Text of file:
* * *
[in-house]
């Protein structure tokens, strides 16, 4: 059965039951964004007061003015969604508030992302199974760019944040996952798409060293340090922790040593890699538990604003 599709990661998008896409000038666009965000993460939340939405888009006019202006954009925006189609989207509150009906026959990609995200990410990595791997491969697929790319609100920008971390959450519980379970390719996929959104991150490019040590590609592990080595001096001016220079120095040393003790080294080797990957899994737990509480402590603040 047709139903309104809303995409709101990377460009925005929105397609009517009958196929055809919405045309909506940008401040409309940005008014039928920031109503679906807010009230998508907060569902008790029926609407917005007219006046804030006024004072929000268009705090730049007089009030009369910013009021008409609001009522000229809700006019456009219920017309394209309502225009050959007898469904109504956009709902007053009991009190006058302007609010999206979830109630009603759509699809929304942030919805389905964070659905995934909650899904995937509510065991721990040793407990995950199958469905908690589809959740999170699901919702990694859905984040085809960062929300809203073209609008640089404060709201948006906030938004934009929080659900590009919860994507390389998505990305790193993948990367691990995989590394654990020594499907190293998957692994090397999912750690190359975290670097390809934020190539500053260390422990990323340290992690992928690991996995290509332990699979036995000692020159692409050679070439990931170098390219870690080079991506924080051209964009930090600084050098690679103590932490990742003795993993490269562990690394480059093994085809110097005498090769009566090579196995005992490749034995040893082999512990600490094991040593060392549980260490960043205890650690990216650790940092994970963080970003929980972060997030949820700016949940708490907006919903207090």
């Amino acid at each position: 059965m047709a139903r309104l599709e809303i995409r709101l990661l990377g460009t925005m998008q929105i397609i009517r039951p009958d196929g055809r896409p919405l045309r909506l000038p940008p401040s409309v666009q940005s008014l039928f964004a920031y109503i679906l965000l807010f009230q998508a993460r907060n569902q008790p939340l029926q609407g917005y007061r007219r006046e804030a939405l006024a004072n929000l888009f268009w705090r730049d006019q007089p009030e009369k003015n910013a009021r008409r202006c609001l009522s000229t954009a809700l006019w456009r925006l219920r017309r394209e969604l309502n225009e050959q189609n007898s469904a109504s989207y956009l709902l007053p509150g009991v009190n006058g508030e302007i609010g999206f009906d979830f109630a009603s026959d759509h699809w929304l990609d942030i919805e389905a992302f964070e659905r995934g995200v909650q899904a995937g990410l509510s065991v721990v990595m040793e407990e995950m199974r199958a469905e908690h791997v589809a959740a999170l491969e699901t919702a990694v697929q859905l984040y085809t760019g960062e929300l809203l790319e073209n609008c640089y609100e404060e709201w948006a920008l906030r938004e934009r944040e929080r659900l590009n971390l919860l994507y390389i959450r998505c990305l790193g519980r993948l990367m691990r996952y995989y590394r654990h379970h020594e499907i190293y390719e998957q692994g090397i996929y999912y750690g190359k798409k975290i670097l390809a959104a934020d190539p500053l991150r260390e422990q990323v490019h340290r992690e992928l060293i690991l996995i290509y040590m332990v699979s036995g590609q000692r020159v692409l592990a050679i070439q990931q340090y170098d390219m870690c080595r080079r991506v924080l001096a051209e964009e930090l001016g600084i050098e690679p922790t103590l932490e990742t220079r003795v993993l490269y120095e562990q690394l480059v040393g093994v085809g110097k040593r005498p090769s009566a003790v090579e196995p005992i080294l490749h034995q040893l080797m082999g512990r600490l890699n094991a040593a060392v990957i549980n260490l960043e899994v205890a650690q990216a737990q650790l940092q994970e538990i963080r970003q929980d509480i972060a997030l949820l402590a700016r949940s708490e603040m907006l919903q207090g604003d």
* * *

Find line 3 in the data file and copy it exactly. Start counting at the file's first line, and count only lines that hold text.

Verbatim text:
């Amino acid at each position: 059965m047709a139903r309104l599709e809303i995409r709101l990661l990377g460009t925005m998008q929105i397609i009517r039951p009958d196929g055809r896409p919405l045309r909506l000038p940008p401040s409309v666009q940005s008014l039928f964004a920031y109503i679906l965000l807010f009230q998508a993460r907060n569902q008790p939340l029926q609407g917005y007061r007219r006046e804030a939405l006024a004072n929000l888009f268009w705090r730049d006019q007089p009030e009369k003015n910013a009021r008409r202006c609001l009522s000229t954009a809700l006019w456009r925006l219920r017309r394209e969604l309502n225009e050959q189609n007898s469904a109504s989207y956009l709902l007053p509150g009991v009190n006058g508030e302007i609010g999206f009906d979830f109630a009603s026959d759509h699809w929304l990609d942030i919805e389905a992302f964070e659905r995934g995200v909650q899904a995937g990410l509510s065991v721990v990595m040793e407990e995950m199974r199958a469905e908690h791997v589809a959740a999170l491969e699901t919702a990694v697929q859905l984040y085809t760019g960062e929300l809203l790319e073209n609008c640089y609100e404060e709201w948006a920008l906030r938004e934009r944040e929080r659900l590009n971390l919860l994507y390389i959450r998505c990305l790193g519980r993948l990367m691990r996952y995989y590394r654990h379970h020594e499907i190293y390719e998957q692994g090397i996929y999912y750690g190359k798409k975290i670097l390809a959104a934020d190539p500053l991150r260390e422990q990323v490019h340290r992690e992928l060293i690991l996995i290509y040590m332990v699979s036995g590609q000692r020159v692409l592990a050679i070439q990931q340090y170098d390219m870690c080595r080079r991506v924080l001096a051209e964009e930090l001016g600084i050098e690679p922790t103590l932490e990742t220079r003795v993993l490269y120095e562990q690394l480059v040393g093994v085809g110097k040593r005498p090769s009566a003790v090579e196995p005992i080294l490749h034995q040893l080797m082999g512990r600490l890699n094991a040593a060392v990957i549980n260490l960043e899994v205890a650690q990216a737990q650790l940092q994970e538990i963080r970003q929980d509480i972060a997030l949820l402590a700016r949940s708490e603040m907006l919903q207090g604003d």